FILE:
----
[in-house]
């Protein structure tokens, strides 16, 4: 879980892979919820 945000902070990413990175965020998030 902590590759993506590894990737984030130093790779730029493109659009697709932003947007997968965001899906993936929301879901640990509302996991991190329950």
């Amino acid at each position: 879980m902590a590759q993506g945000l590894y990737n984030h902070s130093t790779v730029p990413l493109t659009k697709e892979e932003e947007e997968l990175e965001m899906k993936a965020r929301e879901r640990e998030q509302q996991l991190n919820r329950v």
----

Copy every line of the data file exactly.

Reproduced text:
[in-house]
């Protein structure tokens, strides 16, 4: 879980892979919820 945000902070990413990175965020998030 902590590759993506590894990737984030130093790779730029493109659009697709932003947007997968965001899906993936929301879901640990509302996991991190329950």
């Amino acid at each position: 879980m902590a590759q993506g945000l590894y990737n984030h902070s130093t790779v730029p990413l493109t659009k697709e892979e932003e947007e997968l990175e965001m899906k993936a965020r929301e879901r640990e998030q509302q996991l991190n919820r329950v």